I don’t think the breaking of the spirit is an intentional act on the part of the manager, it is just easiest to remember what happened the prior month vs. what happened 11 months ago.

For the sports fans out there, a similar situation is when a pro athlete has a multiple year contract. There seems to be a trend that the player does well and puts up great statistics during the last year of this multi-year contract. This coincidently, is the year that the upcoming contract will be negotiated. It works both ways folks, unfortunately most of us are not professional athletes and we do not have multiple year contracts.

As individual readers, some of us are asking the following: “I am not a professional athlete and I work with an archaic company that still conducts annual reviews. How does this help me? WTF can I do HRNasty?”

First, I am a fan of reviews, I just think the cadence of reviews needs to be more often. Doesn’t mean we need a full-blown review, just constant feedback.

Second, if your company does have annual reviews, be grateful. There are companies out there that do not even have annual reviews. Raises in these corporate cultures can be even harder to negotiate so read on grasshopper.

If you are on an annual review, you know what your process looks like. For many of us, the manager asks the employee to rate their personal performance from the prior year. Included in this rating process are some competencies that the company places value on and usually support the company culture. For individual contributors, competencies might include a few of the following:

  • Communication
  • Interpersonal Relationships
  • Job Knowledge
  • Change Management
  • Analytical thinking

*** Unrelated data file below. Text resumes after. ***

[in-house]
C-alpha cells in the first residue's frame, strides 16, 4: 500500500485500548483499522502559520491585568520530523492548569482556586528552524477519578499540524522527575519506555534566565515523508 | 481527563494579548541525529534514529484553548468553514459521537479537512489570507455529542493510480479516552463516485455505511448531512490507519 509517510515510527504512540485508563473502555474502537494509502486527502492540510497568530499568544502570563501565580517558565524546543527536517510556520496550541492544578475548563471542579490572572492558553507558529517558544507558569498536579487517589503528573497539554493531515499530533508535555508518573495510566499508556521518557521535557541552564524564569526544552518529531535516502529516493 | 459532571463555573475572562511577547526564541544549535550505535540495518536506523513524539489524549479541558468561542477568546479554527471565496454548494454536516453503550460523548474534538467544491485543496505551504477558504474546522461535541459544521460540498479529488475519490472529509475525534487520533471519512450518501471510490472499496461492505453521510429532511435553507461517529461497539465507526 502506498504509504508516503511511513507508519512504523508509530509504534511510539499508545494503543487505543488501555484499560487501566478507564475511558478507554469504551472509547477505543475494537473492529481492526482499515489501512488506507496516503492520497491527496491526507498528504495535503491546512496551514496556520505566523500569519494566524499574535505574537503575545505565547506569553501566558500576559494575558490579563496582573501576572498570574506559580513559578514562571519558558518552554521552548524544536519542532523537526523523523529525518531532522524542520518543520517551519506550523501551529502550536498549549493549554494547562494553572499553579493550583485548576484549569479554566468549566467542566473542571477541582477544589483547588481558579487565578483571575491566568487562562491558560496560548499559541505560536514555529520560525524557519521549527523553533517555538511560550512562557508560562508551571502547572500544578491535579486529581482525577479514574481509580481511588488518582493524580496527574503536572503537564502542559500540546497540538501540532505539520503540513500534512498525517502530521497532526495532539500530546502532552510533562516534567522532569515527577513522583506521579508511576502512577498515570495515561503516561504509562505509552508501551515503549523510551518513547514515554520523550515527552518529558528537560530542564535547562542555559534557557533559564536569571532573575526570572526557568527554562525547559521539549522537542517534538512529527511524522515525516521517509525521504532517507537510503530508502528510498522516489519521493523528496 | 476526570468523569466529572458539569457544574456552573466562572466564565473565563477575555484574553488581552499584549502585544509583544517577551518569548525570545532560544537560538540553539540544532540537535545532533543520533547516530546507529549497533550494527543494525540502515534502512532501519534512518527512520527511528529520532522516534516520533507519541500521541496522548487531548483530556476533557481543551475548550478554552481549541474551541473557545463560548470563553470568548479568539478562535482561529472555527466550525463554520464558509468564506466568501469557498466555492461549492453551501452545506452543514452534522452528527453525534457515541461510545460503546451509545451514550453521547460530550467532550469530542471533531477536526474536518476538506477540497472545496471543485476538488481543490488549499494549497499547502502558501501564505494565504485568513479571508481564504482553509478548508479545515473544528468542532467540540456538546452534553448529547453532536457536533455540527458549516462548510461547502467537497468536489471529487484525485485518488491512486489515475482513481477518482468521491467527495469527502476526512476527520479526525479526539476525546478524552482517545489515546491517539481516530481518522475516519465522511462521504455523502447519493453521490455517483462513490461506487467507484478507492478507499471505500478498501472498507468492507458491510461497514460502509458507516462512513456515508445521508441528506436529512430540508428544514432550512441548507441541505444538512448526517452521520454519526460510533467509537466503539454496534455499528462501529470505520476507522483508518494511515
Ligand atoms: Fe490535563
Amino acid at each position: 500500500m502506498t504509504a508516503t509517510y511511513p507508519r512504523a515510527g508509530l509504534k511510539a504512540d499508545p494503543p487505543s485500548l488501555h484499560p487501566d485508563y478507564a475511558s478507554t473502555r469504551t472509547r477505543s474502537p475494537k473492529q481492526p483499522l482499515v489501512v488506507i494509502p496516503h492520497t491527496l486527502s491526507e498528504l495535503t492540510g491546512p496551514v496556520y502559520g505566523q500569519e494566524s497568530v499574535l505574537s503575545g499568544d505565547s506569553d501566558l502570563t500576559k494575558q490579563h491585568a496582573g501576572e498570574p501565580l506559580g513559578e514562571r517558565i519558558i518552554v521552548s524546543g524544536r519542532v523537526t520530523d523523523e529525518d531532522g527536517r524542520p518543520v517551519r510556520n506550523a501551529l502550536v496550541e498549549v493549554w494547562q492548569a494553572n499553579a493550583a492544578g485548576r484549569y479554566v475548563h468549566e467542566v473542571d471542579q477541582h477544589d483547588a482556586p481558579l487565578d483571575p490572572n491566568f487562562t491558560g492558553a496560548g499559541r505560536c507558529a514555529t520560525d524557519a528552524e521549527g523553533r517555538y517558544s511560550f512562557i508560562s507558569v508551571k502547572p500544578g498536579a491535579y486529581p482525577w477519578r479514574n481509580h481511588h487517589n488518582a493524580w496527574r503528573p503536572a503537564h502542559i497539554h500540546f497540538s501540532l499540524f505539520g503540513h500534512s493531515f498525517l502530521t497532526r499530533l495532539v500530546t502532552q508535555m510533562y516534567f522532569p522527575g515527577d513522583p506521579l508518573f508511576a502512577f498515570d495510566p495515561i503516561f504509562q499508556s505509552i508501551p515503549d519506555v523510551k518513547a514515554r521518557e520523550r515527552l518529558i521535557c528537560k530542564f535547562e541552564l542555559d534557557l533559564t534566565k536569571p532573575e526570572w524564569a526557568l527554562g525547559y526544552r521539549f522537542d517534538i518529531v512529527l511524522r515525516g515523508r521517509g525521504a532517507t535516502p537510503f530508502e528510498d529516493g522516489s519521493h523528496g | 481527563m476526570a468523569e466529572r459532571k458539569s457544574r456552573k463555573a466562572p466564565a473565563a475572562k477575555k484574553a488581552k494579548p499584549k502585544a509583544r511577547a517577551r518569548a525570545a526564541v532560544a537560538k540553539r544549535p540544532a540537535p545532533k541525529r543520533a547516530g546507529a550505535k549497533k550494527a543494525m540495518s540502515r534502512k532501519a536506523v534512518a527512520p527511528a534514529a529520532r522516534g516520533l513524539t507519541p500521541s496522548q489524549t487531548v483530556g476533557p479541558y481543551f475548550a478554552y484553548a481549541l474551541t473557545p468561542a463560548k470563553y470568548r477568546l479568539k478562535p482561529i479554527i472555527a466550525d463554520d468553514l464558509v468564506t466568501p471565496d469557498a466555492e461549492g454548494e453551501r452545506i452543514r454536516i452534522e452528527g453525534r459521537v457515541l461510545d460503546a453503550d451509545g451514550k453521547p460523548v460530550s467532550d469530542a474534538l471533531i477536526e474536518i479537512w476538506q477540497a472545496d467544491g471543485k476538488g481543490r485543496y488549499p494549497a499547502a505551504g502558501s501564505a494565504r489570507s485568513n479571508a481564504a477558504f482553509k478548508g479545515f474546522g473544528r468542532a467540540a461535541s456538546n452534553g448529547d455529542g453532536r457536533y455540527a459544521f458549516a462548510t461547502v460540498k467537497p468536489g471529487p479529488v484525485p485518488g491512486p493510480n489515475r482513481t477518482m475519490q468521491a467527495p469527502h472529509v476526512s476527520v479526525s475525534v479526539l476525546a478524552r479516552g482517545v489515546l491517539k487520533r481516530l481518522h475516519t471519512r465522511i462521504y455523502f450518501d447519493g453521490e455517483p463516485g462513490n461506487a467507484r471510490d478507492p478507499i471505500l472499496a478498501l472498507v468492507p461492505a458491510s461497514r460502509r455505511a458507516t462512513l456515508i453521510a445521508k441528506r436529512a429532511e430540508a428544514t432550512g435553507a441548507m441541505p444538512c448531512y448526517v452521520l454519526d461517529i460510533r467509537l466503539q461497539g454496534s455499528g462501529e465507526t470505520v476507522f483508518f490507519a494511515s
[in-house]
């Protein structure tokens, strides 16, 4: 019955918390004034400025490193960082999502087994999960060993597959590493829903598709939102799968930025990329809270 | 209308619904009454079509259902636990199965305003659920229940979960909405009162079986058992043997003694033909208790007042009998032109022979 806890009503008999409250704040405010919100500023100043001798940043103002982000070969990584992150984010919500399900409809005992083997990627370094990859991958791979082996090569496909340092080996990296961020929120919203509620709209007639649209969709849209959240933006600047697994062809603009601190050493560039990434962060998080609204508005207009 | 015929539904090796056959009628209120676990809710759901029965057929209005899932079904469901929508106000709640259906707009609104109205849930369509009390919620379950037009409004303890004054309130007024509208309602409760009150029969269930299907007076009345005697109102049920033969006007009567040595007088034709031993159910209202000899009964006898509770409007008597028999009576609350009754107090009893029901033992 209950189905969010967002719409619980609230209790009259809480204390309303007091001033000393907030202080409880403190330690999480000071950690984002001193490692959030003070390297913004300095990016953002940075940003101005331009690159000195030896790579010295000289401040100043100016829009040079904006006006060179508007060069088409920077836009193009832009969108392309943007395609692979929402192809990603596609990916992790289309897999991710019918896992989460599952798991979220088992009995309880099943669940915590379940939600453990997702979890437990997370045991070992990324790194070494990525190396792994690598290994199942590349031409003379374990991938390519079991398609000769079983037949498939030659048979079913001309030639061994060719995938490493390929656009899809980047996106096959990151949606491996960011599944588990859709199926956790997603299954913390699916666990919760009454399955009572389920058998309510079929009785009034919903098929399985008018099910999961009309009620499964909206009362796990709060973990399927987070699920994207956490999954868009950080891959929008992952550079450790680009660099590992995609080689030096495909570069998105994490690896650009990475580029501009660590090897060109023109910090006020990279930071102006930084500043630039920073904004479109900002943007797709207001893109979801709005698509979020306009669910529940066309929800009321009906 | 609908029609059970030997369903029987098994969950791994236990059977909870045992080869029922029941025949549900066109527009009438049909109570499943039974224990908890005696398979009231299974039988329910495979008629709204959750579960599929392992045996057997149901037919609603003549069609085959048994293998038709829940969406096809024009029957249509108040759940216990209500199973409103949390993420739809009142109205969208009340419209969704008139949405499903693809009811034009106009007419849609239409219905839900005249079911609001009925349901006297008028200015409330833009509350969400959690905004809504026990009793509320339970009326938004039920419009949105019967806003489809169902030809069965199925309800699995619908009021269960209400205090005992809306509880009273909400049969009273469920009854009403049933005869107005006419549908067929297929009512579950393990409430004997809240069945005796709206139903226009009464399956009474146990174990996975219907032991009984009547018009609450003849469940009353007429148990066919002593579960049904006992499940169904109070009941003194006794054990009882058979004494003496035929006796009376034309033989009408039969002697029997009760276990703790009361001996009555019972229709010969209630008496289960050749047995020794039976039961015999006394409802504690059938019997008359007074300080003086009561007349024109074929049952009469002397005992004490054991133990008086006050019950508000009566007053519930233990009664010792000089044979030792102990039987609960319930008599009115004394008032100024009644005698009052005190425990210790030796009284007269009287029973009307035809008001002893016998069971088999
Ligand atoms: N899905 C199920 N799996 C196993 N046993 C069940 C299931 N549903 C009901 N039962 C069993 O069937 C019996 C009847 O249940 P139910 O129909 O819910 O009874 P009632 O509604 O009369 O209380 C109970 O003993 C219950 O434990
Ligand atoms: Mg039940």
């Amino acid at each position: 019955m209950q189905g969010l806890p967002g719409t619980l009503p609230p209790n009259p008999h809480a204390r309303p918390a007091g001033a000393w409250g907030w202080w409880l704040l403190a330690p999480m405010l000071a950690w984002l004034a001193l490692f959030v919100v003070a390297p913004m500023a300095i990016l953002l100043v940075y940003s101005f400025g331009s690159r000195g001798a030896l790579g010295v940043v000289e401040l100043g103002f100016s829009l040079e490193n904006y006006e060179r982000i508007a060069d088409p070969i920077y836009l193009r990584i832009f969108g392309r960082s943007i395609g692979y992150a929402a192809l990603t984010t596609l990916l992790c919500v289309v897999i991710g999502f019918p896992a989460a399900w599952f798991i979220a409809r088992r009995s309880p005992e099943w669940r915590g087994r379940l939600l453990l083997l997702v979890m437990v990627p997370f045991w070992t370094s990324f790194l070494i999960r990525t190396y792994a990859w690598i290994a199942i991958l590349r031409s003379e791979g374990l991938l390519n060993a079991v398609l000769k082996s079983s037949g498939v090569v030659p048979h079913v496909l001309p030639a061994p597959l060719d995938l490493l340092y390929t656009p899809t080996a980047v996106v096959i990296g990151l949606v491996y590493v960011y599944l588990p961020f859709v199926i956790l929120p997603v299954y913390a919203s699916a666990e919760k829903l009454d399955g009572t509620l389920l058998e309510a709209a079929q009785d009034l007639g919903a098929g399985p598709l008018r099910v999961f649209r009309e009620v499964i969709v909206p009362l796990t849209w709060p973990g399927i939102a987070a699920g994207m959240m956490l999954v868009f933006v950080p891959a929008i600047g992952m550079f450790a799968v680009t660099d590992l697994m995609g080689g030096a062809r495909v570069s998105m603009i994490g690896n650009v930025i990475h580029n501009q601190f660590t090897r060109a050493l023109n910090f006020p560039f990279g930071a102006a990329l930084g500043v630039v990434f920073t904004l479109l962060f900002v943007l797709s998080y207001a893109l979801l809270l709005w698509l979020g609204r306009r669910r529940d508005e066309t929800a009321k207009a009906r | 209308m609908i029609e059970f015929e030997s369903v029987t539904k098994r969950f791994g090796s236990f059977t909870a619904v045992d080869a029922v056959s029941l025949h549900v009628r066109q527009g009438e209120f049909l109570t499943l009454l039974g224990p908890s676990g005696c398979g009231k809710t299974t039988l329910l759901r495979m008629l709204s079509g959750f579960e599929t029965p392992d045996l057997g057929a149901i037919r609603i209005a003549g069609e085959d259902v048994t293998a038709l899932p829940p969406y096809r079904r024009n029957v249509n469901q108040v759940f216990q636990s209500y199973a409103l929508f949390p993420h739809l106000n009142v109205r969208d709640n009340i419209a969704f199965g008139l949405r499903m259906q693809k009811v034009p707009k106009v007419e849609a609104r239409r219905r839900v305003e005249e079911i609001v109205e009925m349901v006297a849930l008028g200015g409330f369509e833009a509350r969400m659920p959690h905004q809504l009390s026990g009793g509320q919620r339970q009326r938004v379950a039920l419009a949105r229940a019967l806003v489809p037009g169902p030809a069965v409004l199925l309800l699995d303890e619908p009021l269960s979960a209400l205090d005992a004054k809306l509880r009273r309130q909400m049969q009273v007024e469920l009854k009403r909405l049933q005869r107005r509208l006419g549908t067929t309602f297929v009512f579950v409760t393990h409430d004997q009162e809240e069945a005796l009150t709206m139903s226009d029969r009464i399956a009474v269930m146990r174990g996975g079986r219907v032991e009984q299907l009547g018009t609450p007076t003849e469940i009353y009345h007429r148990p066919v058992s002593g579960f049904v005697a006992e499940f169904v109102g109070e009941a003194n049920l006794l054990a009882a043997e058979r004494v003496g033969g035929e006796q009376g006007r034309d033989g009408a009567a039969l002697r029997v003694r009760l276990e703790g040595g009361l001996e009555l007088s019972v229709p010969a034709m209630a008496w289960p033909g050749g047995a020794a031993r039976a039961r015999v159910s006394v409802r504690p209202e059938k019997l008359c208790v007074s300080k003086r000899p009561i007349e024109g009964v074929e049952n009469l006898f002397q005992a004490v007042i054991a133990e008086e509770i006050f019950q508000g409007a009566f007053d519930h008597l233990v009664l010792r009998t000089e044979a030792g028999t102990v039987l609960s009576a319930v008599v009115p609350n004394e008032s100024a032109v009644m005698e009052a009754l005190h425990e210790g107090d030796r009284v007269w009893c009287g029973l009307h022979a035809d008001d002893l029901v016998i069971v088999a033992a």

For leaders, a few more competencies may be added to the list:

  • Team Work and Leadership
  • Empowering others
  • Managing Change
  • Developing others

We are asked to rate ourselves in company specific competencies which usually reflect the company values. From my experience, and this is a generalization, the best employees rate themselves lower than they should and the employees that are struggling rate themselves higher than they should.

My advice is as it has always been: Take control of your situation and do what you can to be pro active with your career. Instead of waiting for the end of the year to have the dreaded review with your manager, conduct the review yourself on a more aggressive cadence. Instead of once a year, consider giving YOURSELF a review after every large project or every couple of months and then ask for your managers feedback.

How to complete your own annual review

When you complete a project or a cycle of time, rate yourself, set up a meeting with your manager, and then drive the conversation discussing your performance. Talk about what you did well and the behavior you want to continue and then discuss what you think you could do differently next time. Include this on a word .doc and bring 2 copies to the meeting: one for yourself and one for your manager. Some highlights of the conversation below:

To Manager Mulligan:

  • I just completed the integration project over the last 3 months.
  • I conducted a personal retrospective and I wanted to check in with you to see if I am missing anything.
  • Overall I feel the project went well.
  • I think I did X, Y, and Z, well.
  • I hit the dates I wanted to hit, I got buy-in from the team and I kept the project under budget.
  • If I were to do it again, I would try  A and B a little differently next time. (Describe the specific behaviors you would change next time to improve performance).